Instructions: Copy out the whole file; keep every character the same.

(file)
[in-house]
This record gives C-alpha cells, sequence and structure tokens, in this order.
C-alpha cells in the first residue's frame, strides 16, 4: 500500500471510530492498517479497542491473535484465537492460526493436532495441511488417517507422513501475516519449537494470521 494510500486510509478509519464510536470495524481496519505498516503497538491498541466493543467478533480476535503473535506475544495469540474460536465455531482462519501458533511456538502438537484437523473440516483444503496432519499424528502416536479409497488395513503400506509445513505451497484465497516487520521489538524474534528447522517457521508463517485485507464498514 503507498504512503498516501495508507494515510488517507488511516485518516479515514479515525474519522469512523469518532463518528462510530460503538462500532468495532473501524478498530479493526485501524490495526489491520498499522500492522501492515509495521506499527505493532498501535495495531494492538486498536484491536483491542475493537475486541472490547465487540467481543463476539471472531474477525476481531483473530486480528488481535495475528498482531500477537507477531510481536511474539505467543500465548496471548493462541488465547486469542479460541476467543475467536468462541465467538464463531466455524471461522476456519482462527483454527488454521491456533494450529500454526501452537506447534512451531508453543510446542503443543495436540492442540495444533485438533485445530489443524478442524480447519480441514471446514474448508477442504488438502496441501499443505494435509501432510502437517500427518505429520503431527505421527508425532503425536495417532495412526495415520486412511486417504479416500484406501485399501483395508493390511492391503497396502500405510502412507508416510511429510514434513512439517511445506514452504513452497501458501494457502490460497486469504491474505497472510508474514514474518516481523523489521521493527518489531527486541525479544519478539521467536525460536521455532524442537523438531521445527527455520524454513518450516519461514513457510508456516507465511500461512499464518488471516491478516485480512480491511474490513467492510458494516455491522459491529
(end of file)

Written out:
[in-house]
This record gives C-alpha cells, sequence and structure tokens, in this order.
C-alpha cells in the first residue's frame, strides 16, 4: 500500500471510530492498517479497542491473535484465537492460526493436532495441511488417517507422513501475516519449537494470521 494510500486510509478509519464510536470495524481496519505498516503497538491498541466493543467478533480476535503473535506475544495469540474460536465455531482462519501458533511456538502438537484437523473440516483444503496432519499424528502416536479409497488395513503400506509445513505451497484465497516487520521489538524474534528447522517457521508463517485485507464498514 503507498504512503498516501495508507494515510488517507488511516485518516479515514479515525474519522469512523469518532463518528462510530460503538462500532468495532473501524478498530479493526485501524490495526489491520498499522500492522501492515509495521506499527505493532498501535495495531494492538486498536484491536483491542475493537475486541472490547465487540467481543463476539471472531474477525476481531483473530486480528488481535495475528498482531500477537507477531510481536511474539505467543500465548496471548493462541488465547486469542479460541476467543475467536468462541465467538464463531466455524471461522476456519482462527483454527488454521491456533494450529500454526501452537506447534512451531508453543510446542503443543495436540492442540495444533485438533485445530489443524478442524480447519480441514471446514474448508477442504488438502496441501499443505494435509501432510502437517500427518505429520503431527505421527508425532503425536495417532495412526495415520486412511486417504479416500484406501485399501483395508493390511492391503497396502500405510502412507508416510511429510514434513512439517511445506514452504513452497501458501494457502490460497486469504491474505497472510508474514514474518516481523523489521521493527518489531527486541525479544519478539521467536525460536521455532524442537523438531521445527527455520524454513518450516519461514513457510508456516507465511500461512499464518488471516491478516485480512480491511474490513467492510458494516455491522459491529